The acorn was a method of communication used by Oakley Street. It was a nut-shaped container carved out of two pieces of tight-grained wood. It had two parts - the cup, which had overlapping scales and was stained lightly with green and the nut, which was polished and waxed brown.
Use[edit | edit source]
The acorn carried messages between Oakley Street members and was left at drop points to be collected. When opening the nut, the cup had to be turned in a way that appeared to be doing it up tighter. It took a dozen turns to open. The messages inside were written on thin India paper.
An agent responsible for picking up and replacing the acorn was referred to as an 'insulator' and the collection points were called 'left-luggage boxes'. The insulator and acorn recipient did not know each other to make questioning more difficult.
History[edit | edit source]
At sometime during 1986, the nut was being carried by Robert Luckhurst. However, he lost the nut before leaving it at the drop point, where it was meant to be collected by Hannah Relf. Luckhurst and Relf used nine different left-luggage boxes, the order chosen using a code rather than strict rotation. This allowed four or five officiers to regularly consult her. She was aware that something was wrong when the acorn did not appear at a certain point in the University Parks.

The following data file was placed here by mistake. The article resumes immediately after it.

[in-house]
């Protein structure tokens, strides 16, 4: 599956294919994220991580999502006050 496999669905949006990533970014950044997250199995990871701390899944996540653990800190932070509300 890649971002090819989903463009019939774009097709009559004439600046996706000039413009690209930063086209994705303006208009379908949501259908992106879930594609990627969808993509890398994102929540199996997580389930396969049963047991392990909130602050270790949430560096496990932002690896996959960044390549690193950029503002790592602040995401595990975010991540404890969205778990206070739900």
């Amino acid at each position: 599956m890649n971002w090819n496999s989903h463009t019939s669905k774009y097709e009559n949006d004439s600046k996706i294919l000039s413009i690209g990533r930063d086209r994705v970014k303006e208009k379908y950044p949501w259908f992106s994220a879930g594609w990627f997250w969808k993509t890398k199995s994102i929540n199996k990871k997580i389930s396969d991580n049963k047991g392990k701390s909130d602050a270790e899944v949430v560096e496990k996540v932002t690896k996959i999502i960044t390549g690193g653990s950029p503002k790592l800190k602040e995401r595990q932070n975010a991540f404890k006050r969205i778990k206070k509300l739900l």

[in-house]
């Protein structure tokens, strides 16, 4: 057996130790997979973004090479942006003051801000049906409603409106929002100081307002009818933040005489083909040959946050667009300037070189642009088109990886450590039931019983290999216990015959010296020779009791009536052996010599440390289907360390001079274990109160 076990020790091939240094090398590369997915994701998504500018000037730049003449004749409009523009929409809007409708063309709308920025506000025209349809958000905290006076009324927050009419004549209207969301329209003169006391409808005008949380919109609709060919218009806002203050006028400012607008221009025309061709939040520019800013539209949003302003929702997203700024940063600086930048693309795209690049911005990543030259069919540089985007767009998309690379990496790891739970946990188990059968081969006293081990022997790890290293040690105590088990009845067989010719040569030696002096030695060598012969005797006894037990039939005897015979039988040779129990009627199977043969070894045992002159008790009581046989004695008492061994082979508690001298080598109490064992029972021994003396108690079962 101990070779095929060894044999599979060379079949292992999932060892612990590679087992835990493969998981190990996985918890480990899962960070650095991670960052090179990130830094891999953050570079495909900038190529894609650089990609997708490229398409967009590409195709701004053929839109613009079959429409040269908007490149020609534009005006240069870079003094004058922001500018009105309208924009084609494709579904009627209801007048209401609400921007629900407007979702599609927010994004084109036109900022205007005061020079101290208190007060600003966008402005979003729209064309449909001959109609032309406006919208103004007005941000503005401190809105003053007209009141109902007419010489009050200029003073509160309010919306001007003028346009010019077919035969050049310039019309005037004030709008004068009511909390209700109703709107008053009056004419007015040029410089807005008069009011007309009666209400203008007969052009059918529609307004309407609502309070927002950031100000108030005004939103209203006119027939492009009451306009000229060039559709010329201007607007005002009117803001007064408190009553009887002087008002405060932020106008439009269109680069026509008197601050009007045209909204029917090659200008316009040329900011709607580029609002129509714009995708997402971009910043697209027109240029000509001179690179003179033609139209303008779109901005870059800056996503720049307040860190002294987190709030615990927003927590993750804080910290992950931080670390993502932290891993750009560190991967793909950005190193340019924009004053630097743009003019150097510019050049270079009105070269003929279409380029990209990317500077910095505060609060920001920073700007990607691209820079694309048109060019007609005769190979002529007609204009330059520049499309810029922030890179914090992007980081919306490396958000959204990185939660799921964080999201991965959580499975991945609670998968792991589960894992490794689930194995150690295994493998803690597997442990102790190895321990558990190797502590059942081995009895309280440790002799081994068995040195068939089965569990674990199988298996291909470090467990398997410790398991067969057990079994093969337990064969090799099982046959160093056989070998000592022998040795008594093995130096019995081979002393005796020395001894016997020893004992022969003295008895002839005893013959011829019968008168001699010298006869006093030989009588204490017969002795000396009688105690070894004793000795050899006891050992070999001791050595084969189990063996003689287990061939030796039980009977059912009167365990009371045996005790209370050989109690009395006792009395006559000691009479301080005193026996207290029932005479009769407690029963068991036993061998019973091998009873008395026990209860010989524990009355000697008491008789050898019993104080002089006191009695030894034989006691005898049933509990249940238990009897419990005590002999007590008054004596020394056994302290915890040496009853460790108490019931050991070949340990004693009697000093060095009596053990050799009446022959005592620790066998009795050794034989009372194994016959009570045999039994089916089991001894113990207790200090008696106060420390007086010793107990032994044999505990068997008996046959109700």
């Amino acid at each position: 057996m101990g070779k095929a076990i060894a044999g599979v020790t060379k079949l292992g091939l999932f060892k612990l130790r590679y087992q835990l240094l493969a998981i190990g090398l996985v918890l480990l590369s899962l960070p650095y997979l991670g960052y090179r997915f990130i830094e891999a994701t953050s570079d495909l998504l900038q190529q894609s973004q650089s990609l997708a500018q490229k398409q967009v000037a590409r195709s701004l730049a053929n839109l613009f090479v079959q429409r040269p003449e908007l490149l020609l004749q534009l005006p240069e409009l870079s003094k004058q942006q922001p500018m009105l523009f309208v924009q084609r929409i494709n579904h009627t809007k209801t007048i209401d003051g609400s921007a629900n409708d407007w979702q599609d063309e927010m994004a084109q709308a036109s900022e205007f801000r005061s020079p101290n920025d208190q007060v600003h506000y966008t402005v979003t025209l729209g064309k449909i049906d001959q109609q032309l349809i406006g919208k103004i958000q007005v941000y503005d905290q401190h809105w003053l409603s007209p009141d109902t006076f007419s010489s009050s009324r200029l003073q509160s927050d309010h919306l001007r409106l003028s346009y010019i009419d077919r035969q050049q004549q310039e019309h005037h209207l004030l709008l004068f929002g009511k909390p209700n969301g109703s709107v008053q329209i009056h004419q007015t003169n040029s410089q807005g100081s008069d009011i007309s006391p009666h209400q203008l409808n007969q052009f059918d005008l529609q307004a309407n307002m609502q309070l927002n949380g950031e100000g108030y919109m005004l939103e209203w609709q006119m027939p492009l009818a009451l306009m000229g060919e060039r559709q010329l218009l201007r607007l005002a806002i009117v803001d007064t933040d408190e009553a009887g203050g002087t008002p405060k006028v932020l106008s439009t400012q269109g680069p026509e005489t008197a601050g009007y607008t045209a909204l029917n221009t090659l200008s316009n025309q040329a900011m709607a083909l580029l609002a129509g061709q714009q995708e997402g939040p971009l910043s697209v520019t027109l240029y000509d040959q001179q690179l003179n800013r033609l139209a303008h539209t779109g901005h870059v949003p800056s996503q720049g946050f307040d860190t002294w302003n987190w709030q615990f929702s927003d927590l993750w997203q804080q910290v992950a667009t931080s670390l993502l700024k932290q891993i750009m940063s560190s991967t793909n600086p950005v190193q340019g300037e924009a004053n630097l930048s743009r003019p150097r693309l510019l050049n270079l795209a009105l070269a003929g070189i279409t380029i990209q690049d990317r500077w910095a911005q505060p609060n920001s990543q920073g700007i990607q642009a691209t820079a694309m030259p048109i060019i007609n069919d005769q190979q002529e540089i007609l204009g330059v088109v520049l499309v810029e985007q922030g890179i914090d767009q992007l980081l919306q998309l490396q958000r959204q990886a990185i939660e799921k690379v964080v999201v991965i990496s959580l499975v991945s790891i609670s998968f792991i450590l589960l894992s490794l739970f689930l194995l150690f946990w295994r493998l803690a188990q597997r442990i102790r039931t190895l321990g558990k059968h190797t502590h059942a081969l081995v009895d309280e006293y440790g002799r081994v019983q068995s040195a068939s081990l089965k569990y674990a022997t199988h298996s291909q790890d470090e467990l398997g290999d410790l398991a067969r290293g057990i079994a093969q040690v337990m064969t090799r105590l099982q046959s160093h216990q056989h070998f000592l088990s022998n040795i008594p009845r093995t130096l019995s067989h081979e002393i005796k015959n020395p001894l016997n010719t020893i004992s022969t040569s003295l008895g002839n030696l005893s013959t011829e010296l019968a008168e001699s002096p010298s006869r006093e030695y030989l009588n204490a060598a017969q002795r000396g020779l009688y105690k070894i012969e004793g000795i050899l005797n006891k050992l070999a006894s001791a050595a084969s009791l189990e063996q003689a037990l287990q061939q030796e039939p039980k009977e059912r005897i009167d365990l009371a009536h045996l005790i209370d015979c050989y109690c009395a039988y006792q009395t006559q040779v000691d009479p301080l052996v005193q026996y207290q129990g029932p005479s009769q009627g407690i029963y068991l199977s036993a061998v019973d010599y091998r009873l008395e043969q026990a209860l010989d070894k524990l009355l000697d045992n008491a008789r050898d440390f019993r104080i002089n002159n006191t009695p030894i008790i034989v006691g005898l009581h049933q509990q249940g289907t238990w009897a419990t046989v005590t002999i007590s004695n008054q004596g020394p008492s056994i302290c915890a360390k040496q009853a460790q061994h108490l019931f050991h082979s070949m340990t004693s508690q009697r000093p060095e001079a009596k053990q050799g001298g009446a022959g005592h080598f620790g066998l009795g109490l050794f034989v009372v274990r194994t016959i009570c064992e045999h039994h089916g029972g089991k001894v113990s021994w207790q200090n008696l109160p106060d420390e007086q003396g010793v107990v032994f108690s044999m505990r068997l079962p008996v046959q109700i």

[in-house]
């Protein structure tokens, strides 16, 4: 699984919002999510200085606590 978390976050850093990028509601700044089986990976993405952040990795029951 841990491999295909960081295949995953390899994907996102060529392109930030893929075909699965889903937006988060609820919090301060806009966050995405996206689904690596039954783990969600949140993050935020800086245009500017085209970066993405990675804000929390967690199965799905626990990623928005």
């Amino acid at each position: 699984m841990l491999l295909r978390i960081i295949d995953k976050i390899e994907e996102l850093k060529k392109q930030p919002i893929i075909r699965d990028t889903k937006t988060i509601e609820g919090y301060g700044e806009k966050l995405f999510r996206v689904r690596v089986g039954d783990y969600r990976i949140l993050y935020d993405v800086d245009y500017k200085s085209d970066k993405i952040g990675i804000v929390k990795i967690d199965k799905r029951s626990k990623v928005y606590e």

Malcolm Polstead found the acorn, having witnessed Luckhurst being taken by the Consistorial Court of Discipline, and later returned it to Relf. Before handing over the message inside, he tested whether she knew that the acorn unscrewed clockwise. Whilst Oakley Street organised a new insulator to take over from Luckhurst, Relf found a half-dozen new left-luggage boxes to prepare for resumed communication. The first was a space under a thick root in the Botanic Garden, inside one of the hothouses.